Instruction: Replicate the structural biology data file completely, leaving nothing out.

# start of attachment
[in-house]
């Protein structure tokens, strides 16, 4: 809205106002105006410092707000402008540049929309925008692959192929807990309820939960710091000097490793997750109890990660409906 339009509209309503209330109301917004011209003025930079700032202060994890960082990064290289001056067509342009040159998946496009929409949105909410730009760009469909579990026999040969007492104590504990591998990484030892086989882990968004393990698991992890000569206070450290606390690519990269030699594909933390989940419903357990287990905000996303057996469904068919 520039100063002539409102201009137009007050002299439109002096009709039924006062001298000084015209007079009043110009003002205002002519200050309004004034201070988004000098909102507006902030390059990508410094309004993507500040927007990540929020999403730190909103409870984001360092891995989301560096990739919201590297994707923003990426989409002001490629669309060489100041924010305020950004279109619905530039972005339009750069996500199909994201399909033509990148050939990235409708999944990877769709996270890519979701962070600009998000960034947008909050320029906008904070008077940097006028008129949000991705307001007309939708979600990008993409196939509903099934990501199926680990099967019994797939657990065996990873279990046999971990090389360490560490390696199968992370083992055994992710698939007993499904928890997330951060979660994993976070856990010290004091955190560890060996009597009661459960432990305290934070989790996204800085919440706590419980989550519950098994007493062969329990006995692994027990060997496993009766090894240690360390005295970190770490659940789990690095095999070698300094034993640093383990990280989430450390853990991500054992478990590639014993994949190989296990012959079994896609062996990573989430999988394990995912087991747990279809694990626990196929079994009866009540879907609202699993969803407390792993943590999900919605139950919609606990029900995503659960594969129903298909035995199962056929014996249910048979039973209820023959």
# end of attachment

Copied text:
[in-house]
């Protein structure tokens, strides 16, 4: 809205106002105006410092707000402008540049929309925008692959192929807990309820939960710091000097490793997750109890990660409906 339009509209309503209330109301917004011209003025930079700032202060994890960082990064290289001056067509342009040159998946496009929409949105909410730009760009469909579990026999040969007492104590504990591998990484030892086989882990968004393990698991992890000569206070450290606390690519990269030699594909933390989940419903357990287990905000996303057996469904068919 520039100063002539409102201009137009007050002299439109002096009709039924006062001298000084015209007079009043110009003002205002002519200050309004004034201070988004000098909102507006902030390059990508410094309004993507500040927007990540929020999403730190909103409870984001360092891995989301560096990739919201590297994707923003990426989409002001490629669309060489100041924010305020950004279109619905530039972005339009750069996500199909994201399909033509990148050939990235409708999944990877769709996270890519979701962070600009998000960034947008909050320029906008904070008077940097006028008129949000991705307001007309939708979600990008993409196939509903099934990501199926680990099967019994797939657990065996990873279990046999971990090389360490560490390696199968992370083992055994992710698939007993499904928890997330951060979660994993976070856990010290004091955190560890060996009597009661459960432990305290934070989790996204800085919440706590419980989550519950098994007493062969329990006995692994027990060997496993009766090894240690360390005295970190770490659940789990690095095999070698300094034993640093383990990280989430450390853990991500054992478990590639014993994949190989296990012959079994896609062996990573989430999988394990995912087991747990279809694990626990196929079994009866009540879907609202699993969803407390792993943590999900919605139950919609606990029900995503659960594969129903298909035995199962056929014996249910048979039973209820023959």